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Will property investors be constrained?

10 December 2014  |  Investing

HousingWith about half of all investment in property being for investors rather than occupiers, has made Australia a property-banking island. About two thirds of bank business is mortgages, and the banks dominate the stock market. So Australia's economic fate very much depends on the soundness of these two elements in the economy. Especially with household debt soaring to about 100% of GDP, much of that being mortgages.

UBS notes that investment property lending is growing at 11% annualised; the frenzy continues despite the high prices. In part this is because there is so much money chasing so few assets in Australia. As the super pool trillion gets bigger than the stock market the amount of capital is becoming larger than the options available. Especially when investors are keen to get better options than cash. UBS argues that APRA, the regulator, is becoming concerned:

Strong growth in lending to property investors – APRA is concerned about growth in investment property portfolios materially above a 10% threshold. This will be an important risk indicator for APRA in considering if additional action is required.

We see this having significant implications for the banking system. The 10% threshold has been selected after discussions with the Council of Financial Regulators which took into account a range of factors including income growth and recent trends in the housing sector. It is not a hard limit but is a key risk indicator for more intense supervisory action. Such supervisory action may include increased reporting obligations, mandated reviews by external parties and higher capital requirements.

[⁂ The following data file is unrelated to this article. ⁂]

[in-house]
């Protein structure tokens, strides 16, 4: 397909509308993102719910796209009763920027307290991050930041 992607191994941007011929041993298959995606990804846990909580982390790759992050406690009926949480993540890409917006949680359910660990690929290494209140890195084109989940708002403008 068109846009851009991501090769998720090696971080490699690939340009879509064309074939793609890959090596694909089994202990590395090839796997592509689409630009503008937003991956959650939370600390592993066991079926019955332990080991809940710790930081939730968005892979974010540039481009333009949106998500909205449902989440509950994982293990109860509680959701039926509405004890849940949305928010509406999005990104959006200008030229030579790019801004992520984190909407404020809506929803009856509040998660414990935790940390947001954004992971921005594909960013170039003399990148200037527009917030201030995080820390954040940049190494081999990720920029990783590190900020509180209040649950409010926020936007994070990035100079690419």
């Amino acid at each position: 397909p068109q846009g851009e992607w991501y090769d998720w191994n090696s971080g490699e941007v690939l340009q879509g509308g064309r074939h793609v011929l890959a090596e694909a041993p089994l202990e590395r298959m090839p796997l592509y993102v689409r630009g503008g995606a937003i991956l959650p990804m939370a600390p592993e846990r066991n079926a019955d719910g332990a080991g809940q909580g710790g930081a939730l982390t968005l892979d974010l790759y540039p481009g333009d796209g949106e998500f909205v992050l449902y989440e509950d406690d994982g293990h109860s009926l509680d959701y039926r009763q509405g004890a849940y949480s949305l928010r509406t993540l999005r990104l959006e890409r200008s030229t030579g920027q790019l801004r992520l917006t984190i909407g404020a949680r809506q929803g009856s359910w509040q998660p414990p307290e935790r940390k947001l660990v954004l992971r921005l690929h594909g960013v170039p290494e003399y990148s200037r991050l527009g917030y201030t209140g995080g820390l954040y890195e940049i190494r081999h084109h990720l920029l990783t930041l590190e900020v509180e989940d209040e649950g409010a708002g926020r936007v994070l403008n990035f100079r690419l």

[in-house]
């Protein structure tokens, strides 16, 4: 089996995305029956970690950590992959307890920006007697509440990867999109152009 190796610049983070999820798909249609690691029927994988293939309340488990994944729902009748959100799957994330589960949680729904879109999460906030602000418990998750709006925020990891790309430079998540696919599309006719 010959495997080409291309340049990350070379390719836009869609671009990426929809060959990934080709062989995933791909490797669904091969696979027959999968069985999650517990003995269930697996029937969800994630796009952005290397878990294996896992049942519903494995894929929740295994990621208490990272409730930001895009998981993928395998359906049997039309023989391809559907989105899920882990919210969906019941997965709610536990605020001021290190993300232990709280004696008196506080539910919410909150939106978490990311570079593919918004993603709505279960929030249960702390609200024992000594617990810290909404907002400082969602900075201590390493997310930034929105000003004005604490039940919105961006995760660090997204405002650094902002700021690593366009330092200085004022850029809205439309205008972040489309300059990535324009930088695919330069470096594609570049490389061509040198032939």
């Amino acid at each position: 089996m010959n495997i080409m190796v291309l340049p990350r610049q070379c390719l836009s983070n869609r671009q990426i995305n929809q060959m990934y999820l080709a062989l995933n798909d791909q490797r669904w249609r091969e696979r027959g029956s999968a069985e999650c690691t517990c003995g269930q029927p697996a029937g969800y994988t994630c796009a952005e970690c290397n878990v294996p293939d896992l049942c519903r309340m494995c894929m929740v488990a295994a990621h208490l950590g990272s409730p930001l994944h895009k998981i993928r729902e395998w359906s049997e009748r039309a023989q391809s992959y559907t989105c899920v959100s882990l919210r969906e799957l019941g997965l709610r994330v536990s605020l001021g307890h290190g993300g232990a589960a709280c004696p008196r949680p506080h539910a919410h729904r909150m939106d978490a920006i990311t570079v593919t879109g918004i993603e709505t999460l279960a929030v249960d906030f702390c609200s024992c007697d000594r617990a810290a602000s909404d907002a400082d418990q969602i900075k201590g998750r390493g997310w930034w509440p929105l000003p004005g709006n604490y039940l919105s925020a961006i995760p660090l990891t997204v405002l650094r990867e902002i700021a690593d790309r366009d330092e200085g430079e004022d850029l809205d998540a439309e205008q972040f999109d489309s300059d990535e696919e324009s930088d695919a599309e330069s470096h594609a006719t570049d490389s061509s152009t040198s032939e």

This focus by APRA is very important, in our view, as system investment property lending is currently growing at 9.9% year on year and is continuing to accelerate.

Over the last 3 months system investment property lending growth has grown at 10.9% annualised. As a result any bank which is winning or even maintaining market share risks breaching APRA’s guidelines.


Although bank Boards and Management have been asked several times by APRA not to loosen underwriting standards, we believe they are likely to heed formal announcement and act to actively slow Investment Property credit growth.

APRA data suggests Major banks have grown the flow of lending to Investment property by 25.2% in the last 12 months

Westpac has shown the strongest growth in flow, +40.5% y/y CBA has grown flow the slowest of Major peers, +17% y/y

However, it must be noted that growth in Investment Property credit (and all credit) is an output which is outside the direct control of the banks. While banks can manage loan approvals and funding flows, other mortgage flows such as mortgage redraws (which are often part of a contractual facility), property sales, external refinancing and property paydowns are largely outside their control.

Although data specifically on Investment Property mortgage flows is not readily available (only total housing credit is) from APRA and bank data we estimate that banks will need to reduce new Investment Property approvals (funding flows) by around 10% to reduce credit growth by 2%.

Such action is unlikely to have a material impact on bank earnings as we estimate a 2% reduction in investment property lending would only slow total credit growth down by ~40bp. This would reduce EPS ~50bp, all else equal.

However, by reducing investment property funding availability by 10% this is likely to have a cooling effect on some of the hottest parts of the housing market which we believe is sound ‘macro prudence’.


There are growing signs that regulators are looking to slow the flow of investor capital into property. It was a theme in David Murray's Financial Services Inquiry. Borrowing in SMSFs is likewise being questioned, and may be prevented. And Australia's economy is slowing. It seems like the macro-prudential shackles may soon come on property.


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